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Not the right time for a scrappage policy

N Madhavan | Updated on June 04, 2020 Published on June 04, 2020

It may not adequately revive demand for trucks, will be costly and have truckloads of social consequences

Ask even the most optimistic among the experts tracking the commercial vehicle industry, they will estimate the demand for trucks at a decadal low. Others see it crashing to 2003 levels. The reason is obvious. The trucking sector is suffering from an unprecedented capacity overhang.

The problems for this industry began long before coronavirus reached Indian shores or for that matter, surfaced in Wuhan. As the Indian economy began to slowdown mid-2018, the demand for trucks came under pressure. What complicated matters was the government’s decision to revise the axle load norms. By allowing trucks to carry higher load, it had enhanced — in one shot — the sector’s load-carrying capacity by 20 per cent. As the economy continued to tank in 2019, utilisation of trucks fell. Consequently, sales of commercial vehicles fell sharply by 29 per cent in FY20. Covid-19 has only made things worse. The industry, which will see another sharp reduction in sales volume in FY21, is in the midst of what looks like the longest ever slowdown in its history.

Under the circumstances, a scrappage policy — something the government has been talking about for a while now, may appear to be the best stimulus for reviving the industry. And most truck makers are actively pushing the government for one. But circumstances on the ground today are such that it would be difficult to frame a scrappage policy that will adequately revive demand for trucks. Even if they manage to come out with one, it will have to be fiscally costly and the chances of it hurting Modi government’s political capital is high on account of the social consequences it will unleash.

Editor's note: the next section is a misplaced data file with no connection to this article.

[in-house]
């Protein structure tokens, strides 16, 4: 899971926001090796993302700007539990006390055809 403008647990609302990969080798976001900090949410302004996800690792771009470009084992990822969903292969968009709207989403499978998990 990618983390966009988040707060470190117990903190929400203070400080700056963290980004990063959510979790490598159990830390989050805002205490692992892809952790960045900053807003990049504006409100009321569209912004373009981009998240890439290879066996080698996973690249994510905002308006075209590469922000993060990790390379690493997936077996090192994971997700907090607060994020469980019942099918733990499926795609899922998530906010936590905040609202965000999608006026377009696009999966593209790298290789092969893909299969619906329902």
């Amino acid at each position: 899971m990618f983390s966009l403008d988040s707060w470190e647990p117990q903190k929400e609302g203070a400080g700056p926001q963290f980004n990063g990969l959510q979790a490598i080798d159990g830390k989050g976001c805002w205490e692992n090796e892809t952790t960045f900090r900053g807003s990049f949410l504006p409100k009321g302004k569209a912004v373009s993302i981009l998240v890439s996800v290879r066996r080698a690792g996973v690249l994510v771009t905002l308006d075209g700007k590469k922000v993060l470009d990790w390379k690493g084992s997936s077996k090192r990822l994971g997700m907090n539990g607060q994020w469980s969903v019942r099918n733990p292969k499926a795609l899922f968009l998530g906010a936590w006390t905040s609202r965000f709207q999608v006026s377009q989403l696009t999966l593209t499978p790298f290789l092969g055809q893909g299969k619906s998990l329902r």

The first challenge the policy will face is the age for scrapping of vehicles. The government was earlier toying with the idea of scrapping trucks that are over 20 years old. That may not work as the number of trucks that will qualify for scrapping is too small to revive demand. This would call for scrapping vehicles that are younger, say older than 15 years. Over six lakh units, it is estimated, will qualify under this and is a big enough number, theoretically, to boost demand.

Not an easy task

But scrapping trucks that are older than 15 years is not easy. India is unique in that there are thousands of single truck owner-operators who run their vehicles, typically older than 15 years, in rural areas and feed their family. Scrapping such vehicles will rob them of their livelihood as they cannot afford a new vehicle. Actually, a new truck does not work for them if one considers the cost economics in which they operate. Essentially, they will have to go out of business. Many thousands of them doing so will hurt the government politically.